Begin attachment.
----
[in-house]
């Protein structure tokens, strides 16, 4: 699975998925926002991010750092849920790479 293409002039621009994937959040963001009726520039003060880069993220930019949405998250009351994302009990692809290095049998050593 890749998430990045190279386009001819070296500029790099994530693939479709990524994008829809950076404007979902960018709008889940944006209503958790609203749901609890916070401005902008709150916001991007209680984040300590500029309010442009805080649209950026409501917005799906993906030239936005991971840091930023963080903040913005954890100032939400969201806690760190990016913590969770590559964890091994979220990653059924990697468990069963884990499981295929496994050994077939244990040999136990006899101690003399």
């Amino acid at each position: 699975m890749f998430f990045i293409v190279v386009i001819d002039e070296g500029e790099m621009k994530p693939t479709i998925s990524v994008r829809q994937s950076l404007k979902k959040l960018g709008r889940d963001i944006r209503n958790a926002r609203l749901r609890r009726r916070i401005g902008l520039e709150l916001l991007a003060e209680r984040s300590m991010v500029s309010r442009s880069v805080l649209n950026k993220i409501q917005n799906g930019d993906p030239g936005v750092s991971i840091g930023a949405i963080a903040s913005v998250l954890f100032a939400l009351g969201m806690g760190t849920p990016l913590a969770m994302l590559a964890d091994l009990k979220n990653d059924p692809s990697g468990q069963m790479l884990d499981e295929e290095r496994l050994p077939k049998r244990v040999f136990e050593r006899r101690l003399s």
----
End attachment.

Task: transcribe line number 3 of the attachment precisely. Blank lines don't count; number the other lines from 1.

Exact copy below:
């Amino acid at each position: 699975m890749f998430f990045i293409v190279v386009i001819d002039e070296g500029e790099m621009k994530p693939t479709i998925s990524v994008r829809q994937s950076l404007k979902k959040l960018g709008r889940d963001i944006r209503n958790a926002r609203l749901r609890r009726r916070i401005g902008l520039e709150l916001l991007a003060e209680r984040s300590m991010v500029s309010r442009s880069v805080l649209n950026k993220i409501q917005n799906g930019d993906p030239g936005v750092s991971i840091g930023a949405i963080a903040s913005v998250l954890f100032a939400l009351g969201m806690g760190t849920p990016l913590a969770m994302l590559a964890d091994l009990k979220n990653d059924p692809s990697g468990q069963m790479l884990d499981e295929e290095r496994l050994p077939k049998r244990v040999f136990e050593r006899r101690l003399s």